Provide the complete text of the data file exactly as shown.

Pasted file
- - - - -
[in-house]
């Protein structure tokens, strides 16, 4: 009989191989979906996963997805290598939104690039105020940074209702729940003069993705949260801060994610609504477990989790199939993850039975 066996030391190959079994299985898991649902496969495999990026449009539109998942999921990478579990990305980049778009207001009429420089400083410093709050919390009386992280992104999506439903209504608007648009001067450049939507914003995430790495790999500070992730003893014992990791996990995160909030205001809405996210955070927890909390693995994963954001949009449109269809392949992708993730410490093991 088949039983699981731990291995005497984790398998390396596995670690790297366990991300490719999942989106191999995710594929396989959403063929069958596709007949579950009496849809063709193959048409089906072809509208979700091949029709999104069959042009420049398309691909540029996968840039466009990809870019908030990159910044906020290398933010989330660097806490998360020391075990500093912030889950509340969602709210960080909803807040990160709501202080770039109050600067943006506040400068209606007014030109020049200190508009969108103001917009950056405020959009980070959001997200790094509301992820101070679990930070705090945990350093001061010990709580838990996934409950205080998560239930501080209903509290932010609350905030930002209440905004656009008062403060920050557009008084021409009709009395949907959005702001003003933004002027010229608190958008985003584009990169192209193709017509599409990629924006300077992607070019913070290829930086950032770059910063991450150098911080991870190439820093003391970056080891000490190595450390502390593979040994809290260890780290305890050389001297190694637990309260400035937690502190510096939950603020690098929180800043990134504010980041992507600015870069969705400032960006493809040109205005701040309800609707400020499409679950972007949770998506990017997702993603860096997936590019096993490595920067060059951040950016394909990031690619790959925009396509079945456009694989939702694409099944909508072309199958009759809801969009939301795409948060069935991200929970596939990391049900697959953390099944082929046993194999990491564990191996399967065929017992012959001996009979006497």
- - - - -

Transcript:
[in-house]
């Protein structure tokens, strides 16, 4: 009989191989979906996963997805290598939104690039105020940074209702729940003069993705949260801060994610609504477990989790199939993850039975 066996030391190959079994299985898991649902496969495999990026449009539109998942999921990478579990990305980049778009207001009429420089400083410093709050919390009386992280992104999506439903209504608007648009001067450049939507914003995430790495790999500070992730003893014992990791996990995160909030205001809405996210955070927890909390693995994963954001949009449109269809392949992708993730410490093991 088949039983699981731990291995005497984790398998390396596995670690790297366990991300490719999942989106191999995710594929396989959403063929069958596709007949579950009496849809063709193959048409089906072809509208979700091949029709999104069959042009420049398309691909540029996968840039466009990809870019908030990159910044906020290398933010989330660097806490998360020391075990500093912030889950509340969602709210960080909803807040990160709501202080770039109050600067943006506040400068209606007014030109020049200190508009969108103001917009950056405020959009980070959001997200790094509301992820101070679990930070705090945990350093001061010990709580838990996934409950205080998560239930501080209903509290932010609350905030930002209440905004656009008062403060920050557009008084021409009709009395949907959005702001003003933004002027010229608190958008985003584009990169192209193709017509599409990629924006300077992607070019913070290829930086950032770059910063991450150098911080991870190439820093003391970056080891000490190595450390502390593979040994809290260890780290305890050389001297190694637990309260400035937690502190510096939950603020690098929180800043990134504010980041992507600015870069969705400032960006493809040109205005701040309800609707400020499409679950972007949770998506990017997702993603860096997936590019096993490595920067060059951040950016394909990031690619790959925009396509079945456009694989939702694409099944909508072309199958009759809801969009939301795409948060069935991200929970596939990391049900697959953390099944082929046993194999990491564990191996399967065929017992012959001996009979006497």